As bombs continue to drop over Ukraine, Brooklynites are coming together to show support for those impacted, and on Thursday night, members of a Sheepshead Bay synagogue gathered in prayer for the country and it natives.
Rabbi Asher Alisher led the Synagogue-Congregation Beth Shalom of Kings Bay in prayer on Feb. 24, one day after Russian President Vladimir Putin ordered a full military invasion of Ukraine.
“We must pray for the change that we want to see,” Rabbi Alisher said, noting that, as of the service, at least 50 Ukranians had been killed in the battle thus far. That number climbed to 137 Friday morning.
In just two days, troops have already decimated major cities and occupied Ukrainian sovereign territory. Much of southern Brooklyn’s Ukrainian population, many of whom still have family and friends living in their home land, are desperately trying to reach loved ones.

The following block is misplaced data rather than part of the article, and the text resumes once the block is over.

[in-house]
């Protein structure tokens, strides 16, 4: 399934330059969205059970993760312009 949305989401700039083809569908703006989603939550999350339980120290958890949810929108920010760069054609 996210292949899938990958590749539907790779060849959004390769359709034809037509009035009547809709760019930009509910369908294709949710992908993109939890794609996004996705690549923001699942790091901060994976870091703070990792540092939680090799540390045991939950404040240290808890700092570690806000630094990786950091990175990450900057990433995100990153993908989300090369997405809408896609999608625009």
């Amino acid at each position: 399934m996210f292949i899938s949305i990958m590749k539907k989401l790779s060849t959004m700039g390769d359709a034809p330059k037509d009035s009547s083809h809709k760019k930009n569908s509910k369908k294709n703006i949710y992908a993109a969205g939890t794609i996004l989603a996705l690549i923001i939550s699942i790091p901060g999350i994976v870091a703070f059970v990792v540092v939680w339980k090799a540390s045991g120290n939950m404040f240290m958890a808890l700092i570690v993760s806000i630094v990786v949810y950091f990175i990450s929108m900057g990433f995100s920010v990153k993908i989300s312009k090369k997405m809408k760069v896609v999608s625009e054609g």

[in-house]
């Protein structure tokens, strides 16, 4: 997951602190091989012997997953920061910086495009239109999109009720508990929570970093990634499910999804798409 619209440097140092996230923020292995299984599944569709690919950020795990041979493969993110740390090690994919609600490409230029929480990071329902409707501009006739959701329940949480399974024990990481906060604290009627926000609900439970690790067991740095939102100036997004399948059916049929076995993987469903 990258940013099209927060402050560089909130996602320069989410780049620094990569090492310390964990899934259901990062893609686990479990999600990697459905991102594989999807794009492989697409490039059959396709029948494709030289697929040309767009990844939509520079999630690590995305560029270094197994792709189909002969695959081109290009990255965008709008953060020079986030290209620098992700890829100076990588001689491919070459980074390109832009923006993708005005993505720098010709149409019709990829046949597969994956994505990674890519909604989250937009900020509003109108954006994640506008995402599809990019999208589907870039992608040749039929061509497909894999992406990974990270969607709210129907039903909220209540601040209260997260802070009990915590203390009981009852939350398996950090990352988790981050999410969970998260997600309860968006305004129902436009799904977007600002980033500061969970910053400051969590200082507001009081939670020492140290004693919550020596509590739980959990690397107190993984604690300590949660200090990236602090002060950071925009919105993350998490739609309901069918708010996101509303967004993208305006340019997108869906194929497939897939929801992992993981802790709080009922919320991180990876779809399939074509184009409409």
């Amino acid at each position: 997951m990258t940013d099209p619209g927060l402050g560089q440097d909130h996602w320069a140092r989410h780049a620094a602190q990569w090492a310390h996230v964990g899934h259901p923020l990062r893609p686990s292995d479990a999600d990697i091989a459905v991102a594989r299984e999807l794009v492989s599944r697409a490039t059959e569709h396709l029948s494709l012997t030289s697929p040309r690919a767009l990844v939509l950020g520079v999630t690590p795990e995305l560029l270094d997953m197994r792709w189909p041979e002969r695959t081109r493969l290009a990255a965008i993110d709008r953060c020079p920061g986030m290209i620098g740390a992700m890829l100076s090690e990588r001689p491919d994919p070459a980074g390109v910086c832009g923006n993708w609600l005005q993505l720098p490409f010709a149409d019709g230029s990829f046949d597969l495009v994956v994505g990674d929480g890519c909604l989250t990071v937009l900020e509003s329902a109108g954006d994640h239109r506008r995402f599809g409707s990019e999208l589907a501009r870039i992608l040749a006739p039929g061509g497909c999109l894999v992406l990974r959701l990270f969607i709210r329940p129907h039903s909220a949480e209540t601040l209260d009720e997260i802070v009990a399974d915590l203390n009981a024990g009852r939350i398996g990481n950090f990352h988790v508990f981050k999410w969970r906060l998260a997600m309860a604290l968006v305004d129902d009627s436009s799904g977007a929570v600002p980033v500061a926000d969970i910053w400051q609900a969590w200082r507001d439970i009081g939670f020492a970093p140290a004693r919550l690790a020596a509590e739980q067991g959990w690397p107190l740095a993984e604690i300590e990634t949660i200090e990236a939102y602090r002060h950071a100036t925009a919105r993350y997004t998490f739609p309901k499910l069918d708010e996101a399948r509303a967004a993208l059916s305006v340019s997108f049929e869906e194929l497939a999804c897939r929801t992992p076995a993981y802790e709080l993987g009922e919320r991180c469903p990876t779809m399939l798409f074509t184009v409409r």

President Joe Biden on Thursday announced a new round of sanctions on Russia, though it remains unclear how this will impact the regent.
Early Friday morning, Ukrainian President Volodymyr Zelenskyy ordered males from the ages of 18 to 60 to stay and fight for their country.
The Brooklyn vigil came just hours after hundreds of demonstrators — including Ukrainians from diasporic population centers in southern Brooklyn neighborhoods like Sheepshead and Brighton Beach, and the East Village in Manhattan — marched from Times Square to the Upper East Side calling for an end to the war.
Standing under a sign that read, “In memory of our fallen Israel soldiers,” Rabbi Alisher reflected on the country, which he himself has ties to.
“I met my wife in Kyiv,” he said of the Ukrainian capital. “It is a beautiful place.”
Additional reporting by Ben Brachfeld